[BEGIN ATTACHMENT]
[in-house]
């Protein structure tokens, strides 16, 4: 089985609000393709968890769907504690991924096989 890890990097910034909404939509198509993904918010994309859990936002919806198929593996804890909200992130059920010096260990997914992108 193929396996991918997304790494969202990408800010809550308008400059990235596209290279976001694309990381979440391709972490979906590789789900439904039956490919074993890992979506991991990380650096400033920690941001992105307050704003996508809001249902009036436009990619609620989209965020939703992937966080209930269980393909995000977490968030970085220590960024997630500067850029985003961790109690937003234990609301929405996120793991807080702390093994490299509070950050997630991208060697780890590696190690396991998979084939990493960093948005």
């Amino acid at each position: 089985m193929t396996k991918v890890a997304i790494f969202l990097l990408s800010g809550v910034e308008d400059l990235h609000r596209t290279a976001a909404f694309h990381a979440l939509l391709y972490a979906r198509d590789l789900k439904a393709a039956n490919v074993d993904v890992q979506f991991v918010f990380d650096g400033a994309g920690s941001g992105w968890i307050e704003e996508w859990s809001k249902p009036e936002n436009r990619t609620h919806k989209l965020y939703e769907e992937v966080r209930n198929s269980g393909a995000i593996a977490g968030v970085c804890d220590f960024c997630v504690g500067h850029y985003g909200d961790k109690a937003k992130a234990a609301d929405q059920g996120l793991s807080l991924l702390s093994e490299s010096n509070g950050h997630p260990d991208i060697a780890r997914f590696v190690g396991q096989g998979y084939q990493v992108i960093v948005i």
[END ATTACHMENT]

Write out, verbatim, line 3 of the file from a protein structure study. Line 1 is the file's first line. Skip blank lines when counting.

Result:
């Amino acid at each position: 089985m193929t396996k991918v890890a997304i790494f969202l990097l990408s800010g809550v910034e308008d400059l990235h609000r596209t290279a976001a909404f694309h990381a979440l939509l391709y972490a979906r198509d590789l789900k439904a393709a039956n490919v074993d993904v890992q979506f991991v918010f990380d650096g400033a994309g920690s941001g992105w968890i307050e704003e996508w859990s809001k249902p009036e936002n436009r990619t609620h919806k989209l965020y939703e769907e992937v966080r209930n198929s269980g393909a995000i593996a977490g968030v970085c804890d220590f960024c997630v504690g500067h850029y985003g909200d961790k109690a937003k992130a234990a609301d929405q059920g996120l793991s807080l991924l702390s093994e490299s010096n509070g950050h997630p260990d991208i060697a780890r997914f590696v190690g396991q096989g998979y084939q990493v992108i960093v948005i």